Wednesday, May 16, 2012

Interview - Rachel Power

Rachel Power means a lot to me. Her book, The Divided Heart: Art and Motherhood, was a lifeline in the months after my first baby was born, when I was scrabbling to come to terms with my newly-minted identity as mother. I read this book of interviews with amazing, talented and creative women from cover to cover and it's a book I dip into still when I want to be reminded that I'm not alone on this journey to combine motherhood with a creative life. In this book she interviewed some of my idols: Sarah Watt, Alice Garner, Clare Bowditch, Joanna Murray-Smith (and many more). And so Rachel herself became someone I also greatly admired- for juggling her own parenting commitments with bringing these amazing interviews to print. I can't even tell you how nervous I was when I sent her my interview request, and when she said yes, well, I almost fell over (lucky I was sitting down!). But enough from me. I introduce to you: Rachel Power. Welcome, Rachel.

Rachel Power [all photos courtesy of the author]

Tell us a bit about yourself, your work and your achievements.

I’m a writer and editor living in Melbourne with my partner and our two kids. My latest book is The Divided Heart: Art and Motherhood (Red Dog Books), featuring conversations with 26 Australian women writers, artists and musicians about negotiating creativity and motherhood. Before that I wrote a biography, Alison Rehfisch: A Life for Art (The Beagle Press).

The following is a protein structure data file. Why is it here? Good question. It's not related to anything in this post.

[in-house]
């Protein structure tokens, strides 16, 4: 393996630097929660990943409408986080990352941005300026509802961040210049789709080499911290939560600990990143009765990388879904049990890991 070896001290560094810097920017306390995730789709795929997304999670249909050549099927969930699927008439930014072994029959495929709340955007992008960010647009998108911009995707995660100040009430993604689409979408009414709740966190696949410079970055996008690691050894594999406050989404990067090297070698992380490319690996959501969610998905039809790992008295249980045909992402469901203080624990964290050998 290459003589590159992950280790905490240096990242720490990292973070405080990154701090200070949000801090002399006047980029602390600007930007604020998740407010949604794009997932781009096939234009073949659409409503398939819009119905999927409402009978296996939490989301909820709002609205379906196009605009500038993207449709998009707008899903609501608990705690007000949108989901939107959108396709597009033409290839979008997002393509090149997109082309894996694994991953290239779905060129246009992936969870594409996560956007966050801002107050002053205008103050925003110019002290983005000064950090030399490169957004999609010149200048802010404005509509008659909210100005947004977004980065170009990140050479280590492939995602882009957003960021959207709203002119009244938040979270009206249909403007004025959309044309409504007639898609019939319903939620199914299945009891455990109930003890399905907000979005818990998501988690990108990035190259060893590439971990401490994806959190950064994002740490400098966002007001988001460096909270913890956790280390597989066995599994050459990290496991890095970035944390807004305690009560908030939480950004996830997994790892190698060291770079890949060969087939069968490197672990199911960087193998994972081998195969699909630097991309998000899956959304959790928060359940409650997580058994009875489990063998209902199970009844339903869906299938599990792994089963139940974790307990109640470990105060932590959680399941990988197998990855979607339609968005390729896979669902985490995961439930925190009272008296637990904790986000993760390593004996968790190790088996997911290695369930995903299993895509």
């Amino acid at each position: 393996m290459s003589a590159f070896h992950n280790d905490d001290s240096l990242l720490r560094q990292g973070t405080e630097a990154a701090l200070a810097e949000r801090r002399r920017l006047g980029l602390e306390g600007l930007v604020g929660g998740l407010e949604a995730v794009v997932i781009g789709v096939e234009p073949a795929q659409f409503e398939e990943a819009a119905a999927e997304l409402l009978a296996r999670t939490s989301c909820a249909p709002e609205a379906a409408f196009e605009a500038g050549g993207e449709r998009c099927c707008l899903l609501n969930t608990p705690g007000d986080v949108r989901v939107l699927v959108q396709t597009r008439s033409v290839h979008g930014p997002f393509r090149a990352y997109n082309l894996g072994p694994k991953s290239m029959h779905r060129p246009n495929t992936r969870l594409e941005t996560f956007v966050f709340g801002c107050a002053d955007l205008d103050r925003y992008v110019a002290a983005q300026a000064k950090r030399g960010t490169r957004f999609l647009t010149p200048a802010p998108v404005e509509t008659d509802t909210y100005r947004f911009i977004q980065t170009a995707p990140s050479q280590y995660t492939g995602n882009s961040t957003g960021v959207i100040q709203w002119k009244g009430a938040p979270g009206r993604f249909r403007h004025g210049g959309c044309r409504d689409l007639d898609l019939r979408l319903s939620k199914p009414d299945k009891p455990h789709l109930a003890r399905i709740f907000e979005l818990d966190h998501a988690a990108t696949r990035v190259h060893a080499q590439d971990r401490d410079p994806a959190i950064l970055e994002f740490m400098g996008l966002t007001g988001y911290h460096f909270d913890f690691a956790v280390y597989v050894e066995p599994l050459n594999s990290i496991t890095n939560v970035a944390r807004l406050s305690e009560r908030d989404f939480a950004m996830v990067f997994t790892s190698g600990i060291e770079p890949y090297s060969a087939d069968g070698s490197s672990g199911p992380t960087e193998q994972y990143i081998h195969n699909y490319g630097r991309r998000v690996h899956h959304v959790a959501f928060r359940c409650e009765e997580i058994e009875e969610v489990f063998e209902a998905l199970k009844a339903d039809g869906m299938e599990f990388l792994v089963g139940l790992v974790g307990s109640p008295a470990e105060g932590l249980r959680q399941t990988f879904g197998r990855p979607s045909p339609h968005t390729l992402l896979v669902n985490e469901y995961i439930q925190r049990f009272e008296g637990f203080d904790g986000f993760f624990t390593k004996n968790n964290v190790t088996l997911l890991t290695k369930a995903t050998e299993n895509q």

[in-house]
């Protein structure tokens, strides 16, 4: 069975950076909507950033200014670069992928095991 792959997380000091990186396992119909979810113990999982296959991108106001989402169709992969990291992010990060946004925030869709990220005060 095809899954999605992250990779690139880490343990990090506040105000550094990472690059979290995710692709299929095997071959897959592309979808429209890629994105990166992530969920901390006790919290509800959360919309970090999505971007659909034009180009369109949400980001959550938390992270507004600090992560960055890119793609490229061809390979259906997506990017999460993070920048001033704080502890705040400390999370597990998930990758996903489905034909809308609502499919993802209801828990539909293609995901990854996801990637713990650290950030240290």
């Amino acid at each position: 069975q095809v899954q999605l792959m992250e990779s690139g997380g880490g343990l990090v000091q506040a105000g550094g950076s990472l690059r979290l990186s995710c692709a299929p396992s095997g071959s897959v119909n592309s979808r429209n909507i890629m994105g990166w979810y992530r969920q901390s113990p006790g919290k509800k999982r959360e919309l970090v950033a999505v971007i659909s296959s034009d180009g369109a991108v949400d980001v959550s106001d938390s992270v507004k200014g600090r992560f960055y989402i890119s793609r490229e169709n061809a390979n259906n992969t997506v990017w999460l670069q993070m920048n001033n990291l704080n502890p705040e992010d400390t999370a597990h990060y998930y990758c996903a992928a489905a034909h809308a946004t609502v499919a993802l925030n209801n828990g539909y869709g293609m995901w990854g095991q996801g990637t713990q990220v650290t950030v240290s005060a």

When did you know you wanted to be a writer and what steps did you take to make it happen?

I don’t know that I ever specifically wanted to become a writer, and still now I don’t comfortably describe myself that way. What I do know is that I don’t know how to make life meaningful without art. When I was 17, I did a work experience placement on a daily newspaper and they ended up offering me a job. So journalism became my career by default, but drawing and writing have remained my passions. I eventually got around to doing a creative arts degree when I was in my early 20s, majoring in creative writing and fine art.

Do you have any routines or rituals you perform before starting a day's work or a new writing project? How do you motivate yourself?

If housework counts as ritual/routine, then yes! In order to write, you don’t just need time, you also need mental freedom ― and that can be hard won. All mothers know about that revolving “to do” list that invades our brains and threatens to take over our lives. I’m slowly getting better at turning my back on the mess in order to focus on the work, but it still doesn’t come easily to me. The upside of having significant constraints on your time, though, is that you learn to do away with atmosphere and with “getting in the zone”. You can’t wait for inspiration to hit around the fifth latte; you get on with using whatever time you’ve got, no matter how fleeting. (Though that doesn’t mean I avoid drinking too much coffee!)

How do you manage your time between parenting, your 'day job' and your writing?